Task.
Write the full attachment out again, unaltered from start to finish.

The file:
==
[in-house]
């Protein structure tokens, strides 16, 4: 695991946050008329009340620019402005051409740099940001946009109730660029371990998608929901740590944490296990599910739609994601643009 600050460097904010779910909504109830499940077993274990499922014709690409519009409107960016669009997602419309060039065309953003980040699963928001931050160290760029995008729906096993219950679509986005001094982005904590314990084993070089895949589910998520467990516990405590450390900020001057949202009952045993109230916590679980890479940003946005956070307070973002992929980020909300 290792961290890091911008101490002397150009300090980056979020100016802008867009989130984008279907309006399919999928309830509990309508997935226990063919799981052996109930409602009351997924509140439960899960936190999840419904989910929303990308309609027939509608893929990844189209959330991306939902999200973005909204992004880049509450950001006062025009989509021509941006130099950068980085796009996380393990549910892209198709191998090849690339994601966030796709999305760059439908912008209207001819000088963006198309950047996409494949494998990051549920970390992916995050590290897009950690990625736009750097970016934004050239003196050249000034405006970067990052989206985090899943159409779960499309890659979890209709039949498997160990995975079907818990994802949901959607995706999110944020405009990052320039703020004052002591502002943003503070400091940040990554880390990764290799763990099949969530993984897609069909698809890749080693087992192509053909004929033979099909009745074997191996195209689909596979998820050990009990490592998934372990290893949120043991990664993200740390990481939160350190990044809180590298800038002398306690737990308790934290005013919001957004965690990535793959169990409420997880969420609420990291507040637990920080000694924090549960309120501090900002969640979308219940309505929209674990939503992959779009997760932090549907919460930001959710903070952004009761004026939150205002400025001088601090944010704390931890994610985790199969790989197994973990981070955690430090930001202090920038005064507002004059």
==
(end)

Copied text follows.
[in-house]
């Protein structure tokens, strides 16, 4: 695991946050008329009340620019402005051409740099940001946009109730660029371990998608929901740590944490296990599910739609994601643009 600050460097904010779910909504109830499940077993274990499922014709690409519009409107960016669009997602419309060039065309953003980040699963928001931050160290760029995008729906096993219950679509986005001094982005904590314990084993070089895949589910998520467990516990405590450390900020001057949202009952045993109230916590679980890479940003946005956070307070973002992929980020909300 290792961290890091911008101490002397150009300090980056979020100016802008867009989130984008279907309006399919999928309830509990309508997935226990063919799981052996109930409602009351997924509140439960899960936190999840419904989910929303990308309609027939509608893929990844189209959330991306939902999200973005909204992004880049509450950001006062025009989509021509941006130099950068980085796009996380393990549910892209198709191998090849690339994601966030796709999305760059439908912008209207001819000088963006198309950047996409494949494998990051549920970390992916995050590290897009950690990625736009750097970016934004050239003196050249000034405006970067990052989206985090899943159409779960499309890659979890209709039949498997160990995975079907818990994802949901959607995706999110944020405009990052320039703020004052002591502002943003503070400091940040990554880390990764290799763990099949969530993984897609069909698809890749080693087992192509053909004929033979099909009745074997191996195209689909596979998820050990009990490592998934372990290893949120043991990664993200740390990481939160350190990044809180590298800038002398306690737990308790934290005013919001957004965690990535793959169990409420997880969420609420990291507040637990920080000694924090549960309120501090900002969640979308219940309505929209674990939503992959779009997760932090549907919460930001959710903070952004009761004026939150205002400025001088601090944010704390931890994610985790199969790989197994973990981070955690430090930001202090920038005064507002004059």